Fiorentina head into this weekend’s trip to Parma having secured back to back wins for the first time since the beginning of May, with last Sunday’s 3-2 victory over Scudetto chasing Udinese suggesting that Delio Rossi’s Florentine renaissance may finally be getting underway.
However, for midfielder Alessio Cerci the arrival of Rossi has had nothing but a detrimental effect on his often controversial Viola career.
The 24-year-old began the current campaign in much the same style that he finished the last; as an indispensable creative outlet on the right side of a three man forward line, and with a keen eye for goal that saw him net three times in the opening five matches.
However, since replacing the increasingly hapless Sinisa Mihajlovic in November, Rossi has dispensed with the 4-3-3 formation that so suited Cerci’s play, opting initially for a more conservative 4-3-1-2, before shifting to an experimental 3-5-2.
Since being substituted at half time in Rossi’s first game in charge, Cerci has made just five further appearances for the club, including two as a second half substitute and one in a Coppa Italia tie against struggling Serie B side Empoli.
Even Rossi was forced to admit that Cerci had become the unwitting victim of a shift in tactics, saying during the January transfer window; “[He] is a wide attacker with certain characteristics, so he has been penalised by our change to a 3-5-2 system.
“If he gets the chance, it’s best he go express himself elsewhere, otherwise he’ll have to stay in Florence and try to adapt.”
While the winger’s talent has never been called into question, his frosty relationship with the club’s supporters has also seen him unable to settle in Florence since arriving from boyhood club Roma in 2010.
Quoted in World Soccer magazine in December 2011, Cerci said: “The same fans now singing my name were, not long ago, insulting my girlfriend and I in the street.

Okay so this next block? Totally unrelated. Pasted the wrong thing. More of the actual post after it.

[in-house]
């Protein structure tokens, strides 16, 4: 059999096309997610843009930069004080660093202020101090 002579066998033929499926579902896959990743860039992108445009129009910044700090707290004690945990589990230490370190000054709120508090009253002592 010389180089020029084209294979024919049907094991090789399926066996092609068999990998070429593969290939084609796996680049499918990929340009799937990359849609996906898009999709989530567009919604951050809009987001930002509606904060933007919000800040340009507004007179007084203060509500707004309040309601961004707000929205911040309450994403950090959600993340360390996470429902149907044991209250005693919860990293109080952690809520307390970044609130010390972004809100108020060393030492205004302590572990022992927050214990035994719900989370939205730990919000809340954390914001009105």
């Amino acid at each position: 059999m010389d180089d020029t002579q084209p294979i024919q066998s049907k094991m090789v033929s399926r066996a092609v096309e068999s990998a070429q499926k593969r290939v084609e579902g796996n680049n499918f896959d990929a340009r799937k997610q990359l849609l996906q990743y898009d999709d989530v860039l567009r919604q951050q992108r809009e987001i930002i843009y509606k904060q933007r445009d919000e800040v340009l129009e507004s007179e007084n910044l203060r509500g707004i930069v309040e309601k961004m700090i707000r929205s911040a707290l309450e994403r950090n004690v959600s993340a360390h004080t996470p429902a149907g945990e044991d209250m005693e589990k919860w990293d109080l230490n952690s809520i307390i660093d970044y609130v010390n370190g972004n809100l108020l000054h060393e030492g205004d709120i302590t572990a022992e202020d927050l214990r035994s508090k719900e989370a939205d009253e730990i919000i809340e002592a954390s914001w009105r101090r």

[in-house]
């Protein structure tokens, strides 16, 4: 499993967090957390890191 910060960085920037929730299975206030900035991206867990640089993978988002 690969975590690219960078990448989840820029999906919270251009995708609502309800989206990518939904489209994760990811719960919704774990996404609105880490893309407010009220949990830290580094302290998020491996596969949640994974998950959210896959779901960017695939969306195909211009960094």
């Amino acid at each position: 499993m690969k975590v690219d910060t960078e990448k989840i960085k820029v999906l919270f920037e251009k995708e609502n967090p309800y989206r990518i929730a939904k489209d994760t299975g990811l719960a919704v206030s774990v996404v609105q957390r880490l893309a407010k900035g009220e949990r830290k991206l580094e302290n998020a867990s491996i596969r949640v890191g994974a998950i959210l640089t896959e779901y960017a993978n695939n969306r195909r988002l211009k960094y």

“I won’t forget. I was the scapegoat. Maybe because I’m young. Maybe because I’m a Roman. I will never run to the north end to celebrate a goal. I’ve been hurt inside.”
This tempestuous relationship was further damaged when his girlfriend revelled in the side’s 3-0 Coppa Italia defeat to Roma via a message on social networking site Facebook.
Factor in a series of disciplinary problems that have seen Cerci punished by his employers for breaking a club imposed curfew and arriving late for a training session, and you have a situation that becomes increasingly untenable for both player and club.
However, a proposed January loan move to Palermo, Genoa or English Premier League side Everton failed to materialise, leaving Cerci without regular first team football and with no hope of making the Azzurri squad for this summer’s European Championship campaign.
Meanwhile, the Viola have been left with a player who has clearly become surplus to requirements, and whose value will only deteriorate with each passing month.
It is an unsatisfactory situation for all concerned, and it can only be hoped that a resolution can be reached at some point, as Cerci is far too promising a talent to spend his weekends languishing on the bench.
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